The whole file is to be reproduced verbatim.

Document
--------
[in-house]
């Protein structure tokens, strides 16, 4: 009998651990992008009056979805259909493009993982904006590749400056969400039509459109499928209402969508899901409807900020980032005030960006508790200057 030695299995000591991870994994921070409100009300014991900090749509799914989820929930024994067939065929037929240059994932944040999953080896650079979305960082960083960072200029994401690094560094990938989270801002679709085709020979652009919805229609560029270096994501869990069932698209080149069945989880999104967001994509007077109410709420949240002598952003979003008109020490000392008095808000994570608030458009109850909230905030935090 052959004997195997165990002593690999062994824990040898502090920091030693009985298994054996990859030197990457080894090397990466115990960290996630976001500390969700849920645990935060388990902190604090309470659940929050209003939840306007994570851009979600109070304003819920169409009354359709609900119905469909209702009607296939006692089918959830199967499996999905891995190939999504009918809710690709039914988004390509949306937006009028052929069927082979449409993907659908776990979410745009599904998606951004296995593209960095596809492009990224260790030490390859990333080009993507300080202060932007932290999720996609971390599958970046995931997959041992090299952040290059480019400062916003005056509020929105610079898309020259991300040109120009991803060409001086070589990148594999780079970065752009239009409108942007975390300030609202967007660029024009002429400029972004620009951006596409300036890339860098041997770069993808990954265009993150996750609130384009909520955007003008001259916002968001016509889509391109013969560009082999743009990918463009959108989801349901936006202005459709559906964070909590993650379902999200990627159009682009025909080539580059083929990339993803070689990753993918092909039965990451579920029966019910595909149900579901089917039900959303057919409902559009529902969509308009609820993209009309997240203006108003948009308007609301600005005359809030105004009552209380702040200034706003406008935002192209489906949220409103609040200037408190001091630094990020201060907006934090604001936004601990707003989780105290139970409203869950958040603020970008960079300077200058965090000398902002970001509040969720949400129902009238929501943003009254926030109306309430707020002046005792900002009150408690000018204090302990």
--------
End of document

[in-house]
């Protein structure tokens, strides 16, 4: 009998651990992008009056979805259909493009993982904006590749400056969400039509459109499928209402969508899901409807900020980032005030960006508790200057 030695299995000591991870994994921070409100009300014991900090749509799914989820929930024994067939065929037929240059994932944040999953080896650079979305960082960083960072200029994401690094560094990938989270801002679709085709020979652009919805229609560029270096994501869990069932698209080149069945989880999104967001994509007077109410709420949240002598952003979003008109020490000392008095808000994570608030458009109850909230905030935090 052959004997195997165990002593690999062994824990040898502090920091030693009985298994054996990859030197990457080894090397990466115990960290996630976001500390969700849920645990935060388990902190604090309470659940929050209003939840306007994570851009979600109070304003819920169409009354359709609900119905469909209702009607296939006692089918959830199967499996999905891995190939999504009918809710690709039914988004390509949306937006009028052929069927082979449409993907659908776990979410745009599904998606951004296995593209960095596809492009990224260790030490390859990333080009993507300080202060932007932290999720996609971390599958970046995931997959041992090299952040290059480019400062916003005056509020929105610079898309020259991300040109120009991803060409001086070589990148594999780079970065752009239009409108942007975390300030609202967007660029024009002429400029972004620009951006596409300036890339860098041997770069993808990954265009993150996750609130384009909520955007003008001259916002968001016509889509391109013969560009082999743009990918463009959108989801349901936006202005459709559906964070909590993650379902999200990627159009682009025909080539580059083929990339993803070689990753993918092909039965990451579920029966019910595909149900579901089917039900959303057919409902559009529902969509308009609820993209009309997240203006108003948009308007609301600005005359809030105004009552209380702040200034706003406008935002192209489906949220409103609040200037408190001091630094990020201060907006934090604001936004601990707003989780105290139970409203869950958040603020970008960079300077200058965090000398902002970001509040969720949400129902009238929501943003009254926030109306309430707020002046005792900002009150408690000018204090302990």